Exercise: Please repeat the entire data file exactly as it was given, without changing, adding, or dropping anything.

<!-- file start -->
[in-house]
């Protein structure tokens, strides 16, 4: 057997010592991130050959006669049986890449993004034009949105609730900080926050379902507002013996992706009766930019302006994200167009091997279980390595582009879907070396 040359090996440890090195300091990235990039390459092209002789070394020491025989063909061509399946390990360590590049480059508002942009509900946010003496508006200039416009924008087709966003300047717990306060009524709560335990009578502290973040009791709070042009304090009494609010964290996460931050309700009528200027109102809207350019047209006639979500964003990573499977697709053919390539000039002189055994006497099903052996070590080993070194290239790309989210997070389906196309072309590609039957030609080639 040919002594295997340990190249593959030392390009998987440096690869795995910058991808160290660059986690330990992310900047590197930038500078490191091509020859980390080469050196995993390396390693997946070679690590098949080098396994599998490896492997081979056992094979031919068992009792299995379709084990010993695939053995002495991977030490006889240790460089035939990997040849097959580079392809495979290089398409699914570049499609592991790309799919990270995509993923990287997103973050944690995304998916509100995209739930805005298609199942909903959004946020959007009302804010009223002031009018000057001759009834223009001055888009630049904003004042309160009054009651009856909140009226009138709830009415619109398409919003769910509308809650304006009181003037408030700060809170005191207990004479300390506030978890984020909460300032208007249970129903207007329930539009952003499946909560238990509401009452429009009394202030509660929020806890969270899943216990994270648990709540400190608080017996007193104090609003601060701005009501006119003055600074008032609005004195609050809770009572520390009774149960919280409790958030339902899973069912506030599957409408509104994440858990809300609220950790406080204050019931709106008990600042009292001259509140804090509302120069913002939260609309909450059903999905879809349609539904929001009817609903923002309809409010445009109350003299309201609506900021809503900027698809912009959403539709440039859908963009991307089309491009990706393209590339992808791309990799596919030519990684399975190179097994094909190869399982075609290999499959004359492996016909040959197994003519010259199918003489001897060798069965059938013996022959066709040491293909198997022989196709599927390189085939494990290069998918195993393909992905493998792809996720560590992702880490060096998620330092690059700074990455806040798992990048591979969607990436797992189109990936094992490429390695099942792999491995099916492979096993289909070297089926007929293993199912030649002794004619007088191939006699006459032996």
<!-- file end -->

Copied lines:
[in-house]
């Protein structure tokens, strides 16, 4: 057997010592991130050959006669049986890449993004034009949105609730900080926050379902507002013996992706009766930019302006994200167009091997279980390595582009879907070396 040359090996440890090195300091990235990039390459092209002789070394020491025989063909061509399946390990360590590049480059508002942009509900946010003496508006200039416009924008087709966003300047717990306060009524709560335990009578502290973040009791709070042009304090009494609010964290996460931050309700009528200027109102809207350019047209006639979500964003990573499977697709053919390539000039002189055994006497099903052996070590080993070194290239790309989210997070389906196309072309590609039957030609080639 040919002594295997340990190249593959030392390009998987440096690869795995910058991808160290660059986690330990992310900047590197930038500078490191091509020859980390080469050196995993390396390693997946070679690590098949080098396994599998490896492997081979056992094979031919068992009792299995379709084990010993695939053995002495991977030490006889240790460089035939990997040849097959580079392809495979290089398409699914570049499609592991790309799919990270995509993923990287997103973050944690995304998916509100995209739930805005298609199942909903959004946020959007009302804010009223002031009018000057001759009834223009001055888009630049904003004042309160009054009651009856909140009226009138709830009415619109398409919003769910509308809650304006009181003037408030700060809170005191207990004479300390506030978890984020909460300032208007249970129903207007329930539009952003499946909560238990509401009452429009009394202030509660929020806890969270899943216990994270648990709540400190608080017996007193104090609003601060701005009501006119003055600074008032609005004195609050809770009572520390009774149960919280409790958030339902899973069912506030599957409408509104994440858990809300609220950790406080204050019931709106008990600042009292001259509140804090509302120069913002939260609309909450059903999905879809349609539904929001009817609903923002309809409010445009109350003299309201609506900021809503900027698809912009959403539709440039859908963009991307089309491009990706393209590339992808791309990799596919030519990684399975190179097994094909190869399982075609290999499959004359492996016909040959197994003519010259199918003489001897060798069965059938013996022959066709040491293909198997022989196709599927390189085939494990290069998918195993393909992905493998792809996720560590992702880490060096998620330092690059700074990455806040798992990048591979969607990436797992189109990936094992490429390695099942792999491995099916492979096993289909070297089926007929293993199912030649002794004619007088191939006699006459032996």